9:26And he dyd euen so vnto them, and delyuered them from the children of Israels hade, that they shulde not slaye them.
9:27So vpo the same daye Iosua made them hewers of wodd and water bearers for the congregacion, and for the altare of the LORDE vnto this daye, in the place that he shall chose.
Coverdale Bible 1535

Coverdale Bible 1535

The Coverdale Bible, compiled by Myles Coverdale and published in 1535, was the first complete English translation of the Bible to contain both the Old and New Testament and translated from the original Hebrew and Greek. The later editions (folio and quarto) published in 1539 were the first complete Bibles printed in England. The 1539 folio edition carried the royal license and was, therefore, the first officially approved Bible translation in English.

Tyndale never had the satisfaction of completing his English Bible; but during his imprisonment, he may have learned that a complete translation, based largely upon his own, had actually been produced. The credit for this achievement, the first complete printed English Bible, is due to Miles Coverdale (1488-1569), afterward bishop of Exeter (1551-1553).

The details of its production are obscure. Coverdale met Tyndale in Hamburg, Germany in 1529, and is said to have assisted him in the translation of the Pentateuch. His own work was done under the patronage of Oliver Cromwell, who was anxious for the publication of an English Bible; and it was no doubt forwarded by the action of Convocation, which, under Archbishop Cranmer's leading, had petitioned in 1534 for the undertaking of such a work.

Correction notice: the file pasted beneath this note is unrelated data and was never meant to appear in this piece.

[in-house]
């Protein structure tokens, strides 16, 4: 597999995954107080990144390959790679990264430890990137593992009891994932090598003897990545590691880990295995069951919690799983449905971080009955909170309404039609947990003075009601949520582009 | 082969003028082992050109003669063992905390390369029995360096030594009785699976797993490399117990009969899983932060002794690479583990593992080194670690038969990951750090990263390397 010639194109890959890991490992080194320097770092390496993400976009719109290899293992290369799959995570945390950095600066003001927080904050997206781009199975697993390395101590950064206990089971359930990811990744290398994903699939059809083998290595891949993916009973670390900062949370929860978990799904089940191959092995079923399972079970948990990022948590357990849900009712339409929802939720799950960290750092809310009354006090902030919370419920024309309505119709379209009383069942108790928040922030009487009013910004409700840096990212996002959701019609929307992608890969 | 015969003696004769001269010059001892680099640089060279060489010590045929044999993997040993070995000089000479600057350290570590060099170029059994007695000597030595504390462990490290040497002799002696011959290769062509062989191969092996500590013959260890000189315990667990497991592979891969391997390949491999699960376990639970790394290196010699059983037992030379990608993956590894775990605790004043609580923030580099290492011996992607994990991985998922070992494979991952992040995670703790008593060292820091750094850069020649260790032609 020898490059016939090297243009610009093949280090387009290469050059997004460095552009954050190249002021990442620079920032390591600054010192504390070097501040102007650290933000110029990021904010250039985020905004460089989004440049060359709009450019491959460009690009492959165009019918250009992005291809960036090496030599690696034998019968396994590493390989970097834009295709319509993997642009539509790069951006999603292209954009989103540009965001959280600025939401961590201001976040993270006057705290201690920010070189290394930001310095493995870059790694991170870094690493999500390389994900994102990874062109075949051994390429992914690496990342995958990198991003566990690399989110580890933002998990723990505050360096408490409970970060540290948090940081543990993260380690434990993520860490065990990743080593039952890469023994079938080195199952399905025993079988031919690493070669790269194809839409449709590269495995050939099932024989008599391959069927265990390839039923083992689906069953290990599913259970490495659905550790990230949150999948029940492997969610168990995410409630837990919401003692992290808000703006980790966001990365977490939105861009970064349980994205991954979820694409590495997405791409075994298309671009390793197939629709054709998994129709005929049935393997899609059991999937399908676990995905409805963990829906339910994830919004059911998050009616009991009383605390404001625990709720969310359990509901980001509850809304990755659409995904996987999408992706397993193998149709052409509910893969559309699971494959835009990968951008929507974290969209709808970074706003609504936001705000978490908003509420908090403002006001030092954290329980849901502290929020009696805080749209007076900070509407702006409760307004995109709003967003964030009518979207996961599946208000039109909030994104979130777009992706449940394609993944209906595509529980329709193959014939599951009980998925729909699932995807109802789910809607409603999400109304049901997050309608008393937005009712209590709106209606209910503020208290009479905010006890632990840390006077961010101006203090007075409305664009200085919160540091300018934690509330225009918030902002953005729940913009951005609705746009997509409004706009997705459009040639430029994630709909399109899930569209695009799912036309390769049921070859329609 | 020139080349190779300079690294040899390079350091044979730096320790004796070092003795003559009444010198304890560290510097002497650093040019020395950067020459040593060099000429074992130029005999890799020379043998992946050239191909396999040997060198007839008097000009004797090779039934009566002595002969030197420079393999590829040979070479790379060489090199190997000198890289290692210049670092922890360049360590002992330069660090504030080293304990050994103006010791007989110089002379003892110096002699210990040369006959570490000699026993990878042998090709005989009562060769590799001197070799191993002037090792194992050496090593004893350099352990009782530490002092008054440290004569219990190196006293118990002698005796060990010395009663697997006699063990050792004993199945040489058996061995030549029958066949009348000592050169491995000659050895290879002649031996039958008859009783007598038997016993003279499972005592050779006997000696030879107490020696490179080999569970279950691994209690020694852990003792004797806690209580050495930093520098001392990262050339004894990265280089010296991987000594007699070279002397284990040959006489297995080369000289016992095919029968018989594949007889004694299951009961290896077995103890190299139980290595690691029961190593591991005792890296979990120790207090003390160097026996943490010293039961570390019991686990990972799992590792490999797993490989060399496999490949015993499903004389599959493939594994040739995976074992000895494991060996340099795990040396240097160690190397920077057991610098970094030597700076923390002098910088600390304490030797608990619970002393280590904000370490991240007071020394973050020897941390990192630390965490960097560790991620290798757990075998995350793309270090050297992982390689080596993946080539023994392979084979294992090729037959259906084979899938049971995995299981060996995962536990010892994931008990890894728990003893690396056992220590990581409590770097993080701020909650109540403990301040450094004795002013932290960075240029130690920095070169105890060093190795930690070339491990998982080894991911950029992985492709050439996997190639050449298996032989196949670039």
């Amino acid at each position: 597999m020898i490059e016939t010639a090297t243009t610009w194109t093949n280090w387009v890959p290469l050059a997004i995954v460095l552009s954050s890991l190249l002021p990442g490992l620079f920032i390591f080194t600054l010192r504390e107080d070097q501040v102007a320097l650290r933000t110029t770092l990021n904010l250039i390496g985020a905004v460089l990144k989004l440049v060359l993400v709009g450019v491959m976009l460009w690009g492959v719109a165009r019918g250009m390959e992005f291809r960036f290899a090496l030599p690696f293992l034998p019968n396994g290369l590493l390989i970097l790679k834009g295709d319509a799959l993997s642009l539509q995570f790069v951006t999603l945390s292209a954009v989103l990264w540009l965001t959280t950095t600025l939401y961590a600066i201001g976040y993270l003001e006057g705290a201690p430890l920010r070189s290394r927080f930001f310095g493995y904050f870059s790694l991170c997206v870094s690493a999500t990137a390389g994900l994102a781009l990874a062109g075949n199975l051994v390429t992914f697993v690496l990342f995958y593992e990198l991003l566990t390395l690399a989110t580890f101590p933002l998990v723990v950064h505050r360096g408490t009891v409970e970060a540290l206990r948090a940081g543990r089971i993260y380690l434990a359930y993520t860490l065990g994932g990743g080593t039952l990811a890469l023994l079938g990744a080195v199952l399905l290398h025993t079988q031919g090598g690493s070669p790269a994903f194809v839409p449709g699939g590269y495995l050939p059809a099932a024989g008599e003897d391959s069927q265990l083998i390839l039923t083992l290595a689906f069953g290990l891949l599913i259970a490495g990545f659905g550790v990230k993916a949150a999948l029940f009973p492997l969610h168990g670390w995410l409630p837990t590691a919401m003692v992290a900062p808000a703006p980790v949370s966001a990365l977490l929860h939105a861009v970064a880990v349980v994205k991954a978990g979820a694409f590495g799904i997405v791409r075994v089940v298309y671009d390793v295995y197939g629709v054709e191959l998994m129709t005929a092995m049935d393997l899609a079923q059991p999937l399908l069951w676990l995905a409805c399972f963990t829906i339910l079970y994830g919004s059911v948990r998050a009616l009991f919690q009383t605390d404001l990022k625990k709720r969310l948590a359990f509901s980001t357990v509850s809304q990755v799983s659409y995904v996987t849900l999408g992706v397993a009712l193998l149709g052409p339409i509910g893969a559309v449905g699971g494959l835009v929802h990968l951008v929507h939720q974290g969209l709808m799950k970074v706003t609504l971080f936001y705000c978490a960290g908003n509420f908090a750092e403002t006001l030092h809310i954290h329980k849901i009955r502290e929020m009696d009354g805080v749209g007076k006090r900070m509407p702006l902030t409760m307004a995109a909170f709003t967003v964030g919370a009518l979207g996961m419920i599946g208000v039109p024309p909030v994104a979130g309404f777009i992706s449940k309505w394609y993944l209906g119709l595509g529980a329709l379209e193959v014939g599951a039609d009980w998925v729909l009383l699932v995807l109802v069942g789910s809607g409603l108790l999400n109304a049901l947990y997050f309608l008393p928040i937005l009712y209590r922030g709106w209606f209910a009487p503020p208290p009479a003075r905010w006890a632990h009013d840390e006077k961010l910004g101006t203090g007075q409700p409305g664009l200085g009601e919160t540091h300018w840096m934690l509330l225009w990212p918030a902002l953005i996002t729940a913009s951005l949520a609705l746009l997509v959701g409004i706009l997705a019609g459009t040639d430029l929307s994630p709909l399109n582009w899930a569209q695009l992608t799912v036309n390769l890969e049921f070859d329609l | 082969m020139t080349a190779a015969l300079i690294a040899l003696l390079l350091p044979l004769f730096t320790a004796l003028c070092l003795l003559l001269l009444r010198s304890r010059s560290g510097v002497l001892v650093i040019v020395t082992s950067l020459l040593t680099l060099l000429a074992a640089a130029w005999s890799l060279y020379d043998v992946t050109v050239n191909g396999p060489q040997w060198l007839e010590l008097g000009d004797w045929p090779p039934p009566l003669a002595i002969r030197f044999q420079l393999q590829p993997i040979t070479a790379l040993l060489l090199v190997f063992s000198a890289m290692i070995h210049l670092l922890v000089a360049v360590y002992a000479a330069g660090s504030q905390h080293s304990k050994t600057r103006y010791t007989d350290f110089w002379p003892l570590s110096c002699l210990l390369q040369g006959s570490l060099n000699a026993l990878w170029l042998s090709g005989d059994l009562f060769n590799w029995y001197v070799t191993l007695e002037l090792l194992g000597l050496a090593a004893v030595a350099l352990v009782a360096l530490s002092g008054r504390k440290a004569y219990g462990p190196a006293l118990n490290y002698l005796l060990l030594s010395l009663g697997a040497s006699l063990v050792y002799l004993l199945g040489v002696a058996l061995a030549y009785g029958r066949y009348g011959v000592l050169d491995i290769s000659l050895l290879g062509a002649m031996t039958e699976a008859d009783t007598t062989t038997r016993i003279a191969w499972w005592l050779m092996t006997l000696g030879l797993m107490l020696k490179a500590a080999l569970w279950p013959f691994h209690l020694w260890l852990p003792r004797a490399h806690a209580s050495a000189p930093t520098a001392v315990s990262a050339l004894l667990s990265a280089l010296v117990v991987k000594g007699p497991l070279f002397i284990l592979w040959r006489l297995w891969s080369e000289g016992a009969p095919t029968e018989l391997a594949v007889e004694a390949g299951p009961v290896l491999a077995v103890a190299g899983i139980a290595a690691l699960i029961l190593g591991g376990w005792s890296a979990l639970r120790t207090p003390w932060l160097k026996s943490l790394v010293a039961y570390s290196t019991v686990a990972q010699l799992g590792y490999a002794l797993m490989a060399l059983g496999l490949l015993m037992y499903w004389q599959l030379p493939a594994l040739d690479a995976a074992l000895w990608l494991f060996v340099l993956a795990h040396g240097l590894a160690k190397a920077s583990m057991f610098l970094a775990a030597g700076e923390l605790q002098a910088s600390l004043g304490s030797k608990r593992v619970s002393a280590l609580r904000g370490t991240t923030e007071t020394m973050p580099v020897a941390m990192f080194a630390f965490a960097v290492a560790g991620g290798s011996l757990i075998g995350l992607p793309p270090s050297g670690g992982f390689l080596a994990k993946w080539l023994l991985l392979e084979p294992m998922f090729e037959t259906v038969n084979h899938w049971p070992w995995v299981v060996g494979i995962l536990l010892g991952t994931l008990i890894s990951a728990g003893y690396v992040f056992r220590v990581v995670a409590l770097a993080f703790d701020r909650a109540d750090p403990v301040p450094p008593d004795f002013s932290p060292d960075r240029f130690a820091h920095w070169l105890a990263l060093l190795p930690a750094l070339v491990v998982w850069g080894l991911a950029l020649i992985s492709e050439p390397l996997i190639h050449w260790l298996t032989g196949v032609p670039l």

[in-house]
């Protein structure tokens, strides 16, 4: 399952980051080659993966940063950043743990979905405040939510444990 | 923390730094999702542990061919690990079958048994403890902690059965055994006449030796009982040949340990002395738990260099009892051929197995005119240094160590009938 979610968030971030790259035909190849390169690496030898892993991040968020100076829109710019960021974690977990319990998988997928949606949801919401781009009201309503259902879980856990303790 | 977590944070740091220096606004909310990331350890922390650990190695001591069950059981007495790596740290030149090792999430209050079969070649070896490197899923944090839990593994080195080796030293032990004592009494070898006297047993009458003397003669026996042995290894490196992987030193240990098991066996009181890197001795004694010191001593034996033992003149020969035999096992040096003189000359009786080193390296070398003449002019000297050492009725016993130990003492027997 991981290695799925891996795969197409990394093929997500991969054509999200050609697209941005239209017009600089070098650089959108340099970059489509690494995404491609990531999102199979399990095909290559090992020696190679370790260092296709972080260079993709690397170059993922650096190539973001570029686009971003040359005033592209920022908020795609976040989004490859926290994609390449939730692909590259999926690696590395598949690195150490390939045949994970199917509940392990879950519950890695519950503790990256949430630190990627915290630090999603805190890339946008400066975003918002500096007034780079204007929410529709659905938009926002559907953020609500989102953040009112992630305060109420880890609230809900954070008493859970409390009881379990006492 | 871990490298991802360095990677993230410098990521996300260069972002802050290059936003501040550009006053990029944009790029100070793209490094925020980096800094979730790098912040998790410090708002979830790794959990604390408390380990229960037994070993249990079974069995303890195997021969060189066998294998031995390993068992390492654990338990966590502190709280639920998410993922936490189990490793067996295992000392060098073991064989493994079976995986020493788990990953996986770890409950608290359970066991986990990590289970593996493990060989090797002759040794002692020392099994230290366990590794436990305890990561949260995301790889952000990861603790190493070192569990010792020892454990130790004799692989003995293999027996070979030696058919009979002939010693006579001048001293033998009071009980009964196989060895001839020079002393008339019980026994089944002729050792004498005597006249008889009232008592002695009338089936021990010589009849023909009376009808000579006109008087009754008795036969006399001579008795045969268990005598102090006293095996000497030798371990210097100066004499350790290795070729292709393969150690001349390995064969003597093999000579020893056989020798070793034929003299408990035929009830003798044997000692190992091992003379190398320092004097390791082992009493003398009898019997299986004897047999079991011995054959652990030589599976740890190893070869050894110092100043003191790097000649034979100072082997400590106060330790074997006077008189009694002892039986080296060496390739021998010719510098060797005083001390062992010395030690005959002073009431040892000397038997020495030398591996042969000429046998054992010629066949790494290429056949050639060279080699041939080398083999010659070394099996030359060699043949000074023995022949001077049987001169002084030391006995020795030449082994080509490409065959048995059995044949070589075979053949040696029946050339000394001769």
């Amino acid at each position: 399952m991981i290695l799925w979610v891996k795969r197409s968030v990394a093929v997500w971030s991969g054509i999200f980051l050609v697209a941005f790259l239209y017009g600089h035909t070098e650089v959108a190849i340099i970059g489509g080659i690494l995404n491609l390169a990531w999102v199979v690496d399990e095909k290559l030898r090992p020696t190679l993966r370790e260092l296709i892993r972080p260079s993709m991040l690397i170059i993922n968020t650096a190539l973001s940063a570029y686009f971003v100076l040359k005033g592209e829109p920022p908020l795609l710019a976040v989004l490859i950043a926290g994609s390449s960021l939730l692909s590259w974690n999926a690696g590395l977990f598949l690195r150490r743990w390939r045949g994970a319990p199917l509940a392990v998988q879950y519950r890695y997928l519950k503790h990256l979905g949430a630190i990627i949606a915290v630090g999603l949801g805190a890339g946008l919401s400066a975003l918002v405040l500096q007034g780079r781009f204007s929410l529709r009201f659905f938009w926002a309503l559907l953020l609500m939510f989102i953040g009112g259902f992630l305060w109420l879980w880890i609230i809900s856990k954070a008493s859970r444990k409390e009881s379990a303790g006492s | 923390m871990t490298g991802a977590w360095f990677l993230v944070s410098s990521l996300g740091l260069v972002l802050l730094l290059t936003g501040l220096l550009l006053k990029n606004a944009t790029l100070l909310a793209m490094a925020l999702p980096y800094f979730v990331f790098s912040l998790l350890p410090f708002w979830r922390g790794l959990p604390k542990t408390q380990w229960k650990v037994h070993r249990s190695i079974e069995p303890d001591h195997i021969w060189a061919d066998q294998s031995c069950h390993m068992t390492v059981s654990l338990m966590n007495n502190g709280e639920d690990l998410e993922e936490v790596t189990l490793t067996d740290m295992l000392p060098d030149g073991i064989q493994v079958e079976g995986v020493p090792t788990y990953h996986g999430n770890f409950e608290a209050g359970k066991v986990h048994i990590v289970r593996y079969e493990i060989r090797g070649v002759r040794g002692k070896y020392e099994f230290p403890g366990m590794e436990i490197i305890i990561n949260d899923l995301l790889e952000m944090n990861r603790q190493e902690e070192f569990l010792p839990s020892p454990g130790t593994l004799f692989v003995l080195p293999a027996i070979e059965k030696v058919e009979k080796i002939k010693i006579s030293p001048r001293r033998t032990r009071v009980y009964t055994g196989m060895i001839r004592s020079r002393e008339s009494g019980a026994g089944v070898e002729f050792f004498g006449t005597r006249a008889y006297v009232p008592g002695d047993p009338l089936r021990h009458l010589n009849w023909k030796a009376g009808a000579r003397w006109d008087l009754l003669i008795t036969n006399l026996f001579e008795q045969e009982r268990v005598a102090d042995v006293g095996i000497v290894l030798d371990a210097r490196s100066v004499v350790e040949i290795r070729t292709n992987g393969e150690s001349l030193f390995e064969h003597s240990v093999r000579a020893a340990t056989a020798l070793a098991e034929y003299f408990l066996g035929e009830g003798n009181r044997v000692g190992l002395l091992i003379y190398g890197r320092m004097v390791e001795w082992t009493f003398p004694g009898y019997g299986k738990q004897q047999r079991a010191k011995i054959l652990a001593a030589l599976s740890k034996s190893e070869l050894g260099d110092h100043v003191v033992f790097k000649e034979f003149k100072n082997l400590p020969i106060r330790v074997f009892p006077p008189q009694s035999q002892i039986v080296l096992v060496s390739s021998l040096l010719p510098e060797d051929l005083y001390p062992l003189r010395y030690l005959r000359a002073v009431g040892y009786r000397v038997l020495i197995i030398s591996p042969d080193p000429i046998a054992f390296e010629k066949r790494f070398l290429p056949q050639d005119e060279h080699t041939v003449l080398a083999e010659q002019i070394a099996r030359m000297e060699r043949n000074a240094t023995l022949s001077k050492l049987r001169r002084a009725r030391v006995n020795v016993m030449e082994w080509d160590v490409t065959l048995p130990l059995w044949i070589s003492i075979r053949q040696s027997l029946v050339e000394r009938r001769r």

Coverdale's Bible was probably printed by Froschover in Zurich, Switzerland and was published at the end of 1535, with a dedication to Henry VIII. By this time, the conditions were more favorable to a Protestant Bible than they had been in 1525. Henry had finally broken with the Pope and had committed himself to the principle of an English Bible. Coverdale's work was accordingly tolerated by authority, and when the second edition of it appeared in 1537 (printed by an English printer, Nycolson of Southwark), it bore on its title-page the words, "Set forth with the King's most gracious license." In licensing Coverdale's translation, King Henry probably did not know how far he was sanctioning the work of Tyndale, which he had previously condemned.

In the New Testament, in particular, Tyndale's version is the basis of Coverdale's, and to a somewhat less extent this is also the case in the Pentateuch and Jonah; but Coverdale revised the work of his predecessor with the help of the Zurich German Bible of Zwingli and others (1524-1529), a Latin version by Pagninus, the Vulgate, and Luther. In his preface, he explicitly disclaims originality as a translator, and there is no sign that he made any noticeable use of the Greek and Hebrew; but he used the available Latin, German, and English versions with judgment. In the parts of the Old Testament which Tyndale had not published he appears to have translated mainly from the Zurich Bible. [Coverdale's Bible of 1535 was reprinted by Bagster, 1838.]

In one respect Coverdale's Bible was groundbreaking, namely, in the arrangement of the books of the. It is to Tyndale's example, no doubt, that the action of Coverdale is due. His Bible is divided into six parts -- (1) Pentateuch; (2) Joshua -- Esther; (3) Job -- "Solomon's Balettes" (i.e. Canticles); (4) Prophets; (5) "Apocrypha, the books and treatises which among the fathers of old are not reckoned to be of like authority with the other books of the Bible, neither are they found in the canon of the Hebrew"; (6) the New Testament. This represents the view generally taken by the Reformers, both in Germany and in England, and so far as concerns the English Bible, Coverdale's example was decisive.